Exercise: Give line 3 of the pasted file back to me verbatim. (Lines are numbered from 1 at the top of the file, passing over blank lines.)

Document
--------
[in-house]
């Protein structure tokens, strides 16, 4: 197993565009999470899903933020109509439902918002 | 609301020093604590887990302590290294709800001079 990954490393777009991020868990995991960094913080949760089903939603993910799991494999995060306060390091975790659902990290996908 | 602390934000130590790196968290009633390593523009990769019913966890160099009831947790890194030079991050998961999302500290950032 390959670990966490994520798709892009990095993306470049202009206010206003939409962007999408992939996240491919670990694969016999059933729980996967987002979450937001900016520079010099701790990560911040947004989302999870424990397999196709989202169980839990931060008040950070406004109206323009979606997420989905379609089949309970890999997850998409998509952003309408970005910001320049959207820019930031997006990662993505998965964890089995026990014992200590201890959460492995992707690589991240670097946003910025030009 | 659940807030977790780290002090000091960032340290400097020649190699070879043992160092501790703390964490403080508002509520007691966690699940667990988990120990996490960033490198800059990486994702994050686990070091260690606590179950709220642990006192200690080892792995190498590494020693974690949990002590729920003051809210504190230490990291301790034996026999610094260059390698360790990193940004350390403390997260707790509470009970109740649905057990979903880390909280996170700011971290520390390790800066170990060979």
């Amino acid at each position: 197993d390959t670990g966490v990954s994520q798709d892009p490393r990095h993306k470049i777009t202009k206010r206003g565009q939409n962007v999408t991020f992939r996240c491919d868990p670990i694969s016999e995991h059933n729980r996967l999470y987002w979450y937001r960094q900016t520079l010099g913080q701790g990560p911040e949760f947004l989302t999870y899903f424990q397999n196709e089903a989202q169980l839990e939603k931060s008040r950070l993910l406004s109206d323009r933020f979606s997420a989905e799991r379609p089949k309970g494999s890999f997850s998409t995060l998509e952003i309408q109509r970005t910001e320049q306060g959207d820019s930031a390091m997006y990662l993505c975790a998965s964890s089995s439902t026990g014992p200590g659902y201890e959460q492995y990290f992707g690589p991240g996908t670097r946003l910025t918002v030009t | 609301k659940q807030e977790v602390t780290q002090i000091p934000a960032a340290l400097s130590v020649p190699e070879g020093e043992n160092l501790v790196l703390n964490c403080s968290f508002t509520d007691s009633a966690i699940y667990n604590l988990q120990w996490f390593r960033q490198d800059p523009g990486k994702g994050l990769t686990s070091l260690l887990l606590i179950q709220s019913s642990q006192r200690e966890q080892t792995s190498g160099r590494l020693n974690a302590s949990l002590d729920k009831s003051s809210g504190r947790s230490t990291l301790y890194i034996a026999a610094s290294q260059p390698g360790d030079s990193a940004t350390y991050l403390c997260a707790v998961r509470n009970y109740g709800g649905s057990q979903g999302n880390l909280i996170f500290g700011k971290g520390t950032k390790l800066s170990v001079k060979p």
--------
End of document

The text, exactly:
């Amino acid at each position: 197993d390959t670990g966490v990954s994520q798709d892009p490393r990095h993306k470049i777009t202009k206010r206003g565009q939409n962007v999408t991020f992939r996240c491919d868990p670990i694969s016999e995991h059933n729980r996967l999470y987002w979450y937001r960094q900016t520079l010099g913080q701790g990560p911040e949760f947004l989302t999870y899903f424990q397999n196709e089903a989202q169980l839990e939603k931060s008040r950070l993910l406004s109206d323009r933020f979606s997420a989905e799991r379609p089949k309970g494999s890999f997850s998409t995060l998509e952003i309408q109509r970005t910001e320049q306060g959207d820019s930031a390091m997006y990662l993505c975790a998965s964890s089995s439902t026990g014992p200590g659902y201890e959460q492995y990290f992707g690589p991240g996908t670097r946003l910025t918002v030009t | 609301k659940q807030e977790v602390t780290q002090i000091p934000a960032a340290l400097s130590v020649p190699e070879g020093e043992n160092l501790v790196l703390n964490c403080s968290f508002t509520d007691s009633a966690i699940y667990n604590l988990q120990w996490f390593r960033q490198d800059p523009g990486k994702g994050l990769t686990s070091l260690l887990l606590i179950q709220s019913s642990q006192r200690e966890q080892t792995s190498g160099r590494l020693n974690a302590s949990l002590d729920k009831s003051s809210g504190r947790s230490t990291l301790y890194i034996a026999a610094s290294q260059p390698g360790d030079s990193a940004t350390y991050l403390c997260a707790v998961r509470n009970y109740g709800g649905s057990q979903g999302n880390l909280i996170f500290g700011k971290g520390t950032k390790l800066s170990v001079k060979p």